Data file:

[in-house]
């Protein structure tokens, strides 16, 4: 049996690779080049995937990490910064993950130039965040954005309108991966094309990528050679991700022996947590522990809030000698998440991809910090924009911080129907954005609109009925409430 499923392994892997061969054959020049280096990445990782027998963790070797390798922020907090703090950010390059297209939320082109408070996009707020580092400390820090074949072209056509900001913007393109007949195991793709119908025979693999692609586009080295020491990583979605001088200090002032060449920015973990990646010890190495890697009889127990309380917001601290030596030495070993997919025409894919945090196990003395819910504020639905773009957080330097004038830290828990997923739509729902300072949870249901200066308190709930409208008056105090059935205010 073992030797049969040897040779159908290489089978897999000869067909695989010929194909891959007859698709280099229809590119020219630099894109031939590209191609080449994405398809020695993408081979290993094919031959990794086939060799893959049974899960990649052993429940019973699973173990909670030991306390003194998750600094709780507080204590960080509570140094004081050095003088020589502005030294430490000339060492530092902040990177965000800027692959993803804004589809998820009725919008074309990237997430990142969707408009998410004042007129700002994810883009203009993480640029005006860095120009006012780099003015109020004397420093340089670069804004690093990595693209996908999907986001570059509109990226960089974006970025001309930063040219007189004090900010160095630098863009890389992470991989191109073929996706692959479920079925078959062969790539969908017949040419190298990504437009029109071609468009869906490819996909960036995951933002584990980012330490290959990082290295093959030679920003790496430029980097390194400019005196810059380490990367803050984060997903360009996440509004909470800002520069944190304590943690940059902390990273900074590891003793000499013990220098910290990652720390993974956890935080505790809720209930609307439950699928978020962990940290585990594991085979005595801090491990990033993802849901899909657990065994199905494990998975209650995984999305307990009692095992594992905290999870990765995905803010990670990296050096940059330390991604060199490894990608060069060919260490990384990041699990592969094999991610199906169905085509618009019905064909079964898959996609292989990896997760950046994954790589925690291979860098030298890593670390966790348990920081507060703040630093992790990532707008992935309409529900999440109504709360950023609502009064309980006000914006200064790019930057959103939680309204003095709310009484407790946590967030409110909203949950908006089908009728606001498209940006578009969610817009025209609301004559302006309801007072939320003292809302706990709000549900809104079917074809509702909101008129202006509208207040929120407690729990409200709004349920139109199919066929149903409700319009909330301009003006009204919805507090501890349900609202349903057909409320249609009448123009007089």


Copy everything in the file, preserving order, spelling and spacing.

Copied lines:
[in-house]
């Protein structure tokens, strides 16, 4: 049996690779080049995937990490910064993950130039965040954005309108991966094309990528050679991700022996947590522990809030000698998440991809910090924009911080129907954005609109009925409430 499923392994892997061969054959020049280096990445990782027998963790070797390798922020907090703090950010390059297209939320082109408070996009707020580092400390820090074949072209056509900001913007393109007949195991793709119908025979693999692609586009080295020491990583979605001088200090002032060449920015973990990646010890190495890697009889127990309380917001601290030596030495070993997919025409894919945090196990003395819910504020639905773009957080330097004038830290828990997923739509729902300072949870249901200066308190709930409208008056105090059935205010 073992030797049969040897040779159908290489089978897999000869067909695989010929194909891959007859698709280099229809590119020219630099894109031939590209191609080449994405398809020695993408081979290993094919031959990794086939060799893959049974899960990649052993429940019973699973173990909670030991306390003194998750600094709780507080204590960080509570140094004081050095003088020589502005030294430490000339060492530092902040990177965000800027692959993803804004589809998820009725919008074309990237997430990142969707408009998410004042007129700002994810883009203009993480640029005006860095120009006012780099003015109020004397420093340089670069804004690093990595693209996908999907986001570059509109990226960089974006970025001309930063040219007189004090900010160095630098863009890389992470991989191109073929996706692959479920079925078959062969790539969908017949040419190298990504437009029109071609468009869906490819996909960036995951933002584990980012330490290959990082290295093959030679920003790496430029980097390194400019005196810059380490990367803050984060997903360009996440509004909470800002520069944190304590943690940059902390990273900074590891003793000499013990220098910290990652720390993974956890935080505790809720209930609307439950699928978020962990940290585990594991085979005595801090491990990033993802849901899909657990065994199905494990998975209650995984999305307990009692095992594992905290999870990765995905803010990670990296050096940059330390991604060199490894990608060069060919260490990384990041699990592969094999991610199906169905085509618009019905064909079964898959996609292989990896997760950046994954790589925690291979860098030298890593670390966790348990920081507060703040630093992790990532707008992935309409529900999440109504709360950023609502009064309980006000914006200064790019930057959103939680309204003095709310009484407790946590967030409110909203949950908006089908009728606001498209940006578009969610817009025209609301004559302006309801007072939320003292809302706990709000549900809104079917074809509702909101008129202006509208207040929120407690729990409200709004349920139109199919066929149903409700319009909330301009003006009204919805507090501890349900609202349903057909409320249609009448123009007089």